For most, augmented reality is a type of game—one where they can fight bad guys, fly spaceships, or catch Pokémon in a hybrid environment made up of both virtual and real-life elements.
But at Sandia National Laboratory augmented reality has a much bigger purpose—nuclear security.
Computer scientists Tam Le and Todd Noel have adapted augmented reality headsets—originally designed for gaming—as part of the physical security training curriculum Sandia provides in partnership with the International Atomic Energy Agency (IAEA) and National Nuclear Security Administration’s (NNSA) International Nuclear Security programs.
“This technology really enhances our mission, which is to increase and improve the international nuclear security training for those who deal with our nuclear stock piles and weapons and materials,” said Le in an exclusive interview with R&D Magazine. “It really does help to increase and improve this training in so many ways.”
Le and Noel have been incorporating augmented reality elements into Sandia’s nuclear training programs since March 2016. Most notably, they’ve updated the International Training Course on the Physical Protection of Nuclear Material and Nuclear Facilities (ITC), a three-week training session for nuclear materials and facilities professionals worldwide.
Trainings are held at Sandia’s Integrated Security Facility, which was originally designed to protect Category I nuclear material, but now serves as a venue for hands-on physical security training. The incorporation of the augmented reality headsets at the facility allows students to peer through walls and see all the processes needed to handle and protect nuclear material, without having to access actual hazardous material.
“It allows us to give the user a lot more information that is not normally possible with books and paper,” said Le. “These trainings deal with materials that are either dangerous or difficult to get your hands on. This allows us to do training that we never been able to do before, where the user is handling these types of materials and receiving information that they wouldn’t normally be able to do to easily and safely.”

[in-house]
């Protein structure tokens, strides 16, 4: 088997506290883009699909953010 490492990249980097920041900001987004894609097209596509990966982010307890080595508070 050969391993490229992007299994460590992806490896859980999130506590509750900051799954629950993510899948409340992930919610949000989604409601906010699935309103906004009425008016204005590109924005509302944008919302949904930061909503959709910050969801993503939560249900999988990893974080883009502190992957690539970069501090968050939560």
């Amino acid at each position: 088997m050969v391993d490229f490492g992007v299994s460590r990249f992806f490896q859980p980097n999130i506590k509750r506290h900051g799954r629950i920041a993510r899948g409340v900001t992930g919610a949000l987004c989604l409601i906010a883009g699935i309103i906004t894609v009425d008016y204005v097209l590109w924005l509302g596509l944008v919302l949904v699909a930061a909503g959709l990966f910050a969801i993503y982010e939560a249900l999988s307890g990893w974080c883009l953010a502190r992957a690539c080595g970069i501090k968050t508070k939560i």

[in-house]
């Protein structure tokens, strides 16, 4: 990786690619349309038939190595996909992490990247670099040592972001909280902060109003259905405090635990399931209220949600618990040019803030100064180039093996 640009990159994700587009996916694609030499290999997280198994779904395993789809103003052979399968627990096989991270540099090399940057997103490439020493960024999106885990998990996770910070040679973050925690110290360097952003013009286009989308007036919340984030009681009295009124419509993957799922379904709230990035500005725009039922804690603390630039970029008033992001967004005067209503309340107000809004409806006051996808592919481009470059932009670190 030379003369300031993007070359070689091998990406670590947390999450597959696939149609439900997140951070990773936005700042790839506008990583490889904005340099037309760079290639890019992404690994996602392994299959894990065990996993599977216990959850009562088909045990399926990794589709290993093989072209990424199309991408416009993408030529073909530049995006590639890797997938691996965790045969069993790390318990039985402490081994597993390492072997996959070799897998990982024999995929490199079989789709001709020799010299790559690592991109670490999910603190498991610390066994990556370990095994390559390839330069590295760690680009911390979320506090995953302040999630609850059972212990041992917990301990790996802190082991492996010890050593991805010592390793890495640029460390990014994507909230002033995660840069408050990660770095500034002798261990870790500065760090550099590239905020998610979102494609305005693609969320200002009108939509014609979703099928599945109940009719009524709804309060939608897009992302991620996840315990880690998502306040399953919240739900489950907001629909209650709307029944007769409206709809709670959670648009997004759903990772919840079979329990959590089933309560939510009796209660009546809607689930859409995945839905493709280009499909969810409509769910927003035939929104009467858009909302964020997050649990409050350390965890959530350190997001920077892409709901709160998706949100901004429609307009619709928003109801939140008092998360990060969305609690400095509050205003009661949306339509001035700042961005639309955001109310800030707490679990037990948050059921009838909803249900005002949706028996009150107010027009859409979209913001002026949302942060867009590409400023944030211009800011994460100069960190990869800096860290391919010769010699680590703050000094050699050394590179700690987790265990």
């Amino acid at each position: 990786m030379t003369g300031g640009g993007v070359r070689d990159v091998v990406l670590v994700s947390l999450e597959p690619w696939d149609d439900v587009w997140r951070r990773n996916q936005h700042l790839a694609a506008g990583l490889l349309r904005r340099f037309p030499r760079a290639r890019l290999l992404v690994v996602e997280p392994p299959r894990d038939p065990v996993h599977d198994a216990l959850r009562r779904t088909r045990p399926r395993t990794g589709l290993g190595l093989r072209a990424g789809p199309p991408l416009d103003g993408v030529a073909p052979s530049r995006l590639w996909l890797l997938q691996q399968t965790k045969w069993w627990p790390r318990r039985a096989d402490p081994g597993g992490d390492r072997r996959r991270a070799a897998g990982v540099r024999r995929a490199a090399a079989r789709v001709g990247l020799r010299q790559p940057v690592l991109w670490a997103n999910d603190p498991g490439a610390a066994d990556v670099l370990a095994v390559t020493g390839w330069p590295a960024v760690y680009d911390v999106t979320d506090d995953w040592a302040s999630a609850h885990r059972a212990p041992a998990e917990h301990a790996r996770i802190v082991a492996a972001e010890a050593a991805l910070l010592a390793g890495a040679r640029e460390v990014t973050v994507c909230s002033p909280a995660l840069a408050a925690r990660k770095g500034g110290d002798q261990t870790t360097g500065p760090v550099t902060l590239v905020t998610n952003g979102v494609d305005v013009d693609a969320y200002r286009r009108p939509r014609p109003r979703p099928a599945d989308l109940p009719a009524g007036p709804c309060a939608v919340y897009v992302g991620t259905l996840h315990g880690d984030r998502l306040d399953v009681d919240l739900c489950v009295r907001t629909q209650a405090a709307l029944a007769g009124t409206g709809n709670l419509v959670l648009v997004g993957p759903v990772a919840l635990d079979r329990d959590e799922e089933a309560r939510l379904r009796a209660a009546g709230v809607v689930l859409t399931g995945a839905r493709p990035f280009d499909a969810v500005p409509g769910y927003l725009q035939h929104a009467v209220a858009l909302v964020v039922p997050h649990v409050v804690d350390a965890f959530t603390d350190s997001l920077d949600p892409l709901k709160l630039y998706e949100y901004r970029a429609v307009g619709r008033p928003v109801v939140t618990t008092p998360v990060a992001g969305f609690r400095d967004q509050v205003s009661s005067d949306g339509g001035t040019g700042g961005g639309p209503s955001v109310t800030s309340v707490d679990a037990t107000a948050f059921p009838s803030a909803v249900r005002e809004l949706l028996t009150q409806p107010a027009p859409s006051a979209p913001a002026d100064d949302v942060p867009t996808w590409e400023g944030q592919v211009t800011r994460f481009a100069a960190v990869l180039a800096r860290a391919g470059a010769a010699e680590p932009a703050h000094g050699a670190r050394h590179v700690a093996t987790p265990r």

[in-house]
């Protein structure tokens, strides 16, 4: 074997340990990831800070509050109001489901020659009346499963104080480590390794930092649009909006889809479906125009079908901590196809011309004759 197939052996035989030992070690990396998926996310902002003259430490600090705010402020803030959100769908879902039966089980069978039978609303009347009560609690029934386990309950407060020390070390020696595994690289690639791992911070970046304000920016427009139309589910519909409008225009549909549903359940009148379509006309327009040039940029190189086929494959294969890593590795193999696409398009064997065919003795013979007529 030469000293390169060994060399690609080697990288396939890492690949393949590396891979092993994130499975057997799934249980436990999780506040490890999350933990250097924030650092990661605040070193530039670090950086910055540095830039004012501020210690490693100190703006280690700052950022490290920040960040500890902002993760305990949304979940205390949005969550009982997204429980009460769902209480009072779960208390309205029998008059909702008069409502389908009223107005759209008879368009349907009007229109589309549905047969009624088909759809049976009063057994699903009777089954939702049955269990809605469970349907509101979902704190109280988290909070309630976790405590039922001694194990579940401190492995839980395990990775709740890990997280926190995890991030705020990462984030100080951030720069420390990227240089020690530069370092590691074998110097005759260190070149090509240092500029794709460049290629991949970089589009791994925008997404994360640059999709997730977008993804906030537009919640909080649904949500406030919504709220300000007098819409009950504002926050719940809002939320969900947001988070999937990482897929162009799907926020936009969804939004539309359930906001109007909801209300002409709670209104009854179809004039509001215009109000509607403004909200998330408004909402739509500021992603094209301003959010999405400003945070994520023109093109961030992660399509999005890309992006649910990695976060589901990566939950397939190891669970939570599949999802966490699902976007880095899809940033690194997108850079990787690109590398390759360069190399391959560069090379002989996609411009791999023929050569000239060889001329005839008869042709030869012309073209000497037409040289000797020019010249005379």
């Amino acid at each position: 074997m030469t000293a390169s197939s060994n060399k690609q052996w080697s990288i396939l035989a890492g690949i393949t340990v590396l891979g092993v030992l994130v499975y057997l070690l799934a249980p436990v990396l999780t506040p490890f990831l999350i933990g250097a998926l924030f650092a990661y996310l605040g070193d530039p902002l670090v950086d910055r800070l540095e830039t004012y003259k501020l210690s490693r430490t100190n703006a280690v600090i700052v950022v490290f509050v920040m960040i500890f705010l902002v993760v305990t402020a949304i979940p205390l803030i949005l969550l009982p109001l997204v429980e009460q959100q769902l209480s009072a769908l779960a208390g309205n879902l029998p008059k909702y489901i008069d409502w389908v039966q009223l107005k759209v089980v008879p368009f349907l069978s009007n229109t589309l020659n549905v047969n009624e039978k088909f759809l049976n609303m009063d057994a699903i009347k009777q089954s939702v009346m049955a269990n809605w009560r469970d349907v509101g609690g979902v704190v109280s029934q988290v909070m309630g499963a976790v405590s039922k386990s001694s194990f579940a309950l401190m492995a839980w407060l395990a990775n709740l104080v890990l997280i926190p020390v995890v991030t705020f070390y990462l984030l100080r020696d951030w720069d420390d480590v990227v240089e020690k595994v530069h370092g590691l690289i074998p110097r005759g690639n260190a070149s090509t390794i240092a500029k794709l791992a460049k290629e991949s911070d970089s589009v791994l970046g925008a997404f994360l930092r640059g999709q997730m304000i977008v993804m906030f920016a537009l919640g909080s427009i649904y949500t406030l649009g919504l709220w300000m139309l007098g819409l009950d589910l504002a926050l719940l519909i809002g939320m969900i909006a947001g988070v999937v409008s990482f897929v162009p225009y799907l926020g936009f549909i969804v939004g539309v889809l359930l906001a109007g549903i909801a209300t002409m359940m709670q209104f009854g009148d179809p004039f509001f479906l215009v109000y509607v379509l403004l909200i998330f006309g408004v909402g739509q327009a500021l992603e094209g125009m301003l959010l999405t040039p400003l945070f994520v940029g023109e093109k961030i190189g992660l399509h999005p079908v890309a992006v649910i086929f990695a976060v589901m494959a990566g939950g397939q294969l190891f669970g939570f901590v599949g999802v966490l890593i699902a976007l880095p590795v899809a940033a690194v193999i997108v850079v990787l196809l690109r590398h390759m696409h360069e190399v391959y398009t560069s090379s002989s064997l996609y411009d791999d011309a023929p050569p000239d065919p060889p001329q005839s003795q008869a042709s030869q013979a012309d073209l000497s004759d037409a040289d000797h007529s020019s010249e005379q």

The team also created a camera placement tool that lets users add virtual sensors and cameras, and then see what their fields of view would be in real time in the actual space. This is a very helpful tool for those training to learn how to set up cameras for physical protection in a nuclear facility, explained Le.
The augmented reality headsets also made it easier to gauge if students in the training are understanding and remembering the information they are being taught, said Le.
“It allows us this whole layer of being able to communicate and have students be able to show their ideas as well,” he said. “For a lot of the stuff we teach, you can’t measure these concepts with a grade on a test. The communication that comes out of this approach is a way more valuable way to be able to capture what the students learned.”
It didn’t require a significant investment in resources for Sandia to update its training program to incorporate augmented reality. The team uses the same software as small game development companies to develop many of their training and analysis tools without having to create everything from scratch.
So far, students that have undergone the course with augmented reality training have had positive feedback, said Le.
The team plan to incorporate even more augmented reality elements into their program in the coming year.
“We did the initial first look at it, but I think it is going to be applicable in a lot more of a training,” said Le. “There are a lot of areas that this can be very advantageous. It is really up to our imaginations. This type of technology really opens up the door for the types of training we can do.”